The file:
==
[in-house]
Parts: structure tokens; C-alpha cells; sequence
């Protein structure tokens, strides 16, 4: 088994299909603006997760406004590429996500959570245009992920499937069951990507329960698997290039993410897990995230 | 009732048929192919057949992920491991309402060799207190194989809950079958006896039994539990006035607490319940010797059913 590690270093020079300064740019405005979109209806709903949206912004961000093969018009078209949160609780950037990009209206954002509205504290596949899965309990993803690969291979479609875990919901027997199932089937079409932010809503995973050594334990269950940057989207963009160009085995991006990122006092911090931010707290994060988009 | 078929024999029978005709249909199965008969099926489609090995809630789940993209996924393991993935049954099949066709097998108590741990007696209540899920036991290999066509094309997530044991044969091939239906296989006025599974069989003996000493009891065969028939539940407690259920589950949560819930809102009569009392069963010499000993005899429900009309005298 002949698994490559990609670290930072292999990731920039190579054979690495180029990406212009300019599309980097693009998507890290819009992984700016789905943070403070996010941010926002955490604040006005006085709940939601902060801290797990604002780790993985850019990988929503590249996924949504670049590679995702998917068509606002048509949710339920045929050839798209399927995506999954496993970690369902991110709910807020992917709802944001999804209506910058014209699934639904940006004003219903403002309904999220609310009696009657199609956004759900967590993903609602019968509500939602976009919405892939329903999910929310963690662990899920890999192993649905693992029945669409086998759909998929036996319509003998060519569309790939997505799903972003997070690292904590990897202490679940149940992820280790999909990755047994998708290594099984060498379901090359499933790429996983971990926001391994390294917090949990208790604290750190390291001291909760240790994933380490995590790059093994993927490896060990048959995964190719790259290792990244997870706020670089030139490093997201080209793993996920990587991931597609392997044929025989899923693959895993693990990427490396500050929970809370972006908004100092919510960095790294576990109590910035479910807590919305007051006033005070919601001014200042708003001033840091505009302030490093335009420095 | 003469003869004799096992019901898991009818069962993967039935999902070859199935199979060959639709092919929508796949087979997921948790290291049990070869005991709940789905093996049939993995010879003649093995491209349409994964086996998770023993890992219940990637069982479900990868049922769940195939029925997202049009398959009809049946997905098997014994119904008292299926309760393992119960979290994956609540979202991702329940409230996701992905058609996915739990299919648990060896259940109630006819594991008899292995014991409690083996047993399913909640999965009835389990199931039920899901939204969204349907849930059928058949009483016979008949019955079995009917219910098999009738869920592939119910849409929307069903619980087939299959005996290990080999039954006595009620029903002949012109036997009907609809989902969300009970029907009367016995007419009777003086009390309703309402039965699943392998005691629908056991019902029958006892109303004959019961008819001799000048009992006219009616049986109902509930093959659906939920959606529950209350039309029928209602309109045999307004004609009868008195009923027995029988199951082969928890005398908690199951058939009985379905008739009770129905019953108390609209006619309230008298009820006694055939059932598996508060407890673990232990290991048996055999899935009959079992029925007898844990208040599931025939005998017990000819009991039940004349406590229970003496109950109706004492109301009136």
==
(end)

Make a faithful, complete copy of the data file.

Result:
[in-house]
Parts: structure tokens; C-alpha cells; sequence
């Protein structure tokens, strides 16, 4: 088994299909603006997760406004590429996500959570245009992920499937069951990507329960698997290039993410897990995230 | 009732048929192919057949992920491991309402060799207190194989809950079958006896039994539990006035607490319940010797059913 590690270093020079300064740019405005979109209806709903949206912004961000093969018009078209949160609780950037990009209206954002509205504290596949899965309990993803690969291979479609875990919901027997199932089937079409932010809503995973050594334990269950940057989207963009160009085995991006990122006092911090931010707290994060988009 | 078929024999029978005709249909199965008969099926489609090995809630789940993209996924393991993935049954099949066709097998108590741990007696209540899920036991290999066509094309997530044991044969091939239906296989006025599974069989003996000493009891065969028939539940407690259920589950949560819930809102009569009392069963010499000993005899429900009309005298 002949698994490559990609670290930072292999990731920039190579054979690495180029990406212009300019599309980097693009998507890290819009992984700016789905943070403070996010941010926002955490604040006005006085709940939601902060801290797990604002780790993985850019990988929503590249996924949504670049590679995702998917068509606002048509949710339920045929050839798209399927995506999954496993970690369902991110709910807020992917709802944001999804209506910058014209699934639904940006004003219903403002309904999220609310009696009657199609956004759900967590993903609602019968509500939602976009919405892939329903999910929310963690662990899920890999192993649905693992029945669409086998759909998929036996319509003998060519569309790939997505799903972003997070690292904590990897202490679940149940992820280790999909990755047994998708290594099984060498379901090359499933790429996983971990926001391994390294917090949990208790604290750190390291001291909760240790994933380490995590790059093994993927490896060990048959995964190719790259290792990244997870706020670089030139490093997201080209793993996920990587991931597609392997044929025989899923693959895993693990990427490396500050929970809370972006908004100092919510960095790294576990109590910035479910807590919305007051006033005070919601001014200042708003001033840091505009302030490093335009420095 | 003469003869004799096992019901898991009818069962993967039935999902070859199935199979060959639709092919929508796949087979997921948790290291049990070869005991709940789905093996049939993995010879003649093995491209349409994964086996998770023993890992219940990637069982479900990868049922769940195939029925997202049009398959009809049946997905098997014994119904008292299926309760393992119960979290994956609540979202991702329940409230996701992905058609996915739990299919648990060896259940109630006819594991008899292995014991409690083996047993399913909640999965009835389990199931039920899901939204969204349907849930059928058949009483016979008949019955079995009917219910098999009738869920592939119910849409929307069903619980087939299959005996290990080999039954006595009620029903002949012109036997009907609809989902969300009970029907009367016995007419009777003086009390309703309402039965699943392998005691629908056991019902029958006892109303004959019961008819001799000048009992006219009616049986109902509930093959659906939920959606529950209350039309029928209602309109045999307004004609009868008195009923027995029988199951082969928890005398908690199951058939009985379905008739009770129905019953108390609209006619309230008298009820006694055939059932598996508060407890673990232990290991048996055999899935009959079992029925007898844990208040599931025939005998017990000819009991039940004349406590229970003496109950109706004492109301009136």